From THE WALL STREET JOURNAL:
GOP presidential candidate Herman Cain has a plan to fix the economy. Just don’t ask him to tell you who helped him write it.
In an interview on Fox News Sunday, Mr. Cain declared that �some of the best economists in this country helped him develop the plan, which he has dubbed the 9-9-9 plan because it would create a 9% flat tax on business and personal income and create a 9% national sales tax.
But Mr. Cain repeatedly refused to name those bright minds when pressed by the show’s host, Chris Wallace.
My unnamed sources have told me where Herman’s unnamed economists come from and why he won’t say who they are.
Original DVD cover
“The chairman of my economic advisers is a gentleman by the name of Rich Lowery of Cleveland, Ohio. He worked with a couple of other people quite frankly that are well known that I’m not at liberty to mention their names,” Mr. Cain said.
An e-mail to Mr. Cain’s campaign to find out more about Mr. Lowery of Cleveland was not immediately returned. The editor of National Review, a conservative magazine, is Rich Lowry, but he hails from Arlington, Va.
Rest assured, the plan that these secret economists helped draft will inspire the business community to generate jobs, said Mr. Cain, who is the former chairman and CEO of Godfather’s Pizza.
Mr. Cain did not address questions about whether his plan, which would cut taxes significantly for wealthy Americans and businesses, would amount to a tax increase for Americans who currently don’t pay income taxes.
Presidential candidate Herman Cain defended his “999″ economic proposal on Fox News Sunday today to Chris Wallace […]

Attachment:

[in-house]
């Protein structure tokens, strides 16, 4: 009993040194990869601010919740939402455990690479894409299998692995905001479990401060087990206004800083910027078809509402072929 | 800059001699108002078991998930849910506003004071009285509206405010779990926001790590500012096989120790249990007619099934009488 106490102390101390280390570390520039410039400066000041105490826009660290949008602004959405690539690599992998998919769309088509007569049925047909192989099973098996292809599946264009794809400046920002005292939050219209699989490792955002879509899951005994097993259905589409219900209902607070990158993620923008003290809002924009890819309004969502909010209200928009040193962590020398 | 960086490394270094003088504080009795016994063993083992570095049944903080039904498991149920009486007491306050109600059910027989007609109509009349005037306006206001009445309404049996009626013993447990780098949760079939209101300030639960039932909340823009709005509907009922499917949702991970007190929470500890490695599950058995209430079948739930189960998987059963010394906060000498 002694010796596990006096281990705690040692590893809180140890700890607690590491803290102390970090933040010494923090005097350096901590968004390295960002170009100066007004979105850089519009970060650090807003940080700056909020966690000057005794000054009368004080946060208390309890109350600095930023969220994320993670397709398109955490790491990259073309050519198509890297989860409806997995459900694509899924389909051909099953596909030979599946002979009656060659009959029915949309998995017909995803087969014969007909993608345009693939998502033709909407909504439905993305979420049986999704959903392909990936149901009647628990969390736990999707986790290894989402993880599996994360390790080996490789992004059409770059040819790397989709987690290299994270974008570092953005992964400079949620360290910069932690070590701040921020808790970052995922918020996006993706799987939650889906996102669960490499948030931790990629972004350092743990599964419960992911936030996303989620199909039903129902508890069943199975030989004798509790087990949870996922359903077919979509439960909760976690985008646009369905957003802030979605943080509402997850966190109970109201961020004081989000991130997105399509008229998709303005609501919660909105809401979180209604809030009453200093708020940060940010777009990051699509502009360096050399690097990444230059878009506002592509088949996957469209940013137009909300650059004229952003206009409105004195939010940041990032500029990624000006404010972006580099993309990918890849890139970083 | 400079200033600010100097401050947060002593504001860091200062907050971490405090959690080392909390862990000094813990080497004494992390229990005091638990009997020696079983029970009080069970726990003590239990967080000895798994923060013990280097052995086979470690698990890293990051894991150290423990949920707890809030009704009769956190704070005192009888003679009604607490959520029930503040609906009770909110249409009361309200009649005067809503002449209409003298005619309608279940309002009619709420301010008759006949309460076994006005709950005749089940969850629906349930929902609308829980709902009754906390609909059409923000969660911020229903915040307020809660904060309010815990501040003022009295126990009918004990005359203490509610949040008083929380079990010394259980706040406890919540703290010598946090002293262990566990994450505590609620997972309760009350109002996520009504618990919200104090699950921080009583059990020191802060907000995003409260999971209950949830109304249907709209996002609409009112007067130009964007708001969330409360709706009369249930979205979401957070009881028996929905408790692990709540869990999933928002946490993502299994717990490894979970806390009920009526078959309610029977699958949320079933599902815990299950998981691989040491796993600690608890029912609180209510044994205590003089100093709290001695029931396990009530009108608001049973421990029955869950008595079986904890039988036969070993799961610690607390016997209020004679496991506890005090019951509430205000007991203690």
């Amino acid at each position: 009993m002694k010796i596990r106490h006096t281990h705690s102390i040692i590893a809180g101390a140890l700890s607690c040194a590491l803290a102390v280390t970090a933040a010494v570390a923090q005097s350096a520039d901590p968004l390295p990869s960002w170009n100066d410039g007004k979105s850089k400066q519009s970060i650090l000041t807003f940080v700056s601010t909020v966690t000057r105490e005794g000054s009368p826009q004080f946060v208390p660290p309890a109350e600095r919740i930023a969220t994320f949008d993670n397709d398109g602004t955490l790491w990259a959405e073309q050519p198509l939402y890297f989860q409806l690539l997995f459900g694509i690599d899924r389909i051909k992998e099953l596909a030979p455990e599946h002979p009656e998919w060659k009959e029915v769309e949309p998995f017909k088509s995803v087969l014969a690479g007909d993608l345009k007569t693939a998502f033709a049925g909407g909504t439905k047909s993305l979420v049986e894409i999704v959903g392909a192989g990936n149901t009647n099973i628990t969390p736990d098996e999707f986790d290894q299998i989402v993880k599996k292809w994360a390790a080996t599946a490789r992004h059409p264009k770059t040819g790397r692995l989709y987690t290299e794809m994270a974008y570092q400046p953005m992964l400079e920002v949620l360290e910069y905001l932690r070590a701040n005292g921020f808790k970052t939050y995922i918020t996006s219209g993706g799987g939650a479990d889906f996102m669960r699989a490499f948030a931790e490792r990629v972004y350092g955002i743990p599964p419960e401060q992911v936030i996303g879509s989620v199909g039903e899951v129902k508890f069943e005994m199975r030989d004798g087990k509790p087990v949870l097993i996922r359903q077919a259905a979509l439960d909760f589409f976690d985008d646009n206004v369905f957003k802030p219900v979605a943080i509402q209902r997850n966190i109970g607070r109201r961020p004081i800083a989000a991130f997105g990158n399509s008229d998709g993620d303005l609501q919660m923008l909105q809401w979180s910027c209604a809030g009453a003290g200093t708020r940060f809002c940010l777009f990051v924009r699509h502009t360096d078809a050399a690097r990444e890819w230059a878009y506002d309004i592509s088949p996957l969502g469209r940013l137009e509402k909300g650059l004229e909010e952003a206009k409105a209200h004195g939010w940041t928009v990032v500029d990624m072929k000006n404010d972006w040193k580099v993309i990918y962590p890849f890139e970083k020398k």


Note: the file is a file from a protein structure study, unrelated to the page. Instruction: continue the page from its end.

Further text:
[…] Wallace told Cain that his staff researched the 999 plan and suggested it appears to favor millionaires and billionaires (a timely subject given President Obama’s impeding proposal to increase the taxes of Americans in the top income bracket).
“It looks to us like under your plan, corporations and the wealthy will pay considerably less than they currently do, and lower-income people particularly, the 45 percent, roughly, of Americans who don’t pay income tax now will end up paying a lot more.”
Cain denied this was accurate, pointing out that under his plan, payroll taxes would drop to 9 percent. Wallace asked him about the tax increases among the 45 percent. Cain’s answer was blunt and to the point.
“A good economic growth plan should not be designed to help more people not pay taxes, Chris.”
He argued that “bad behavior would determine how much tax they pay,” and insisted his plan would incentivize Americans to be more responsible with how they spend their money.
(Video at MEDIAITE link)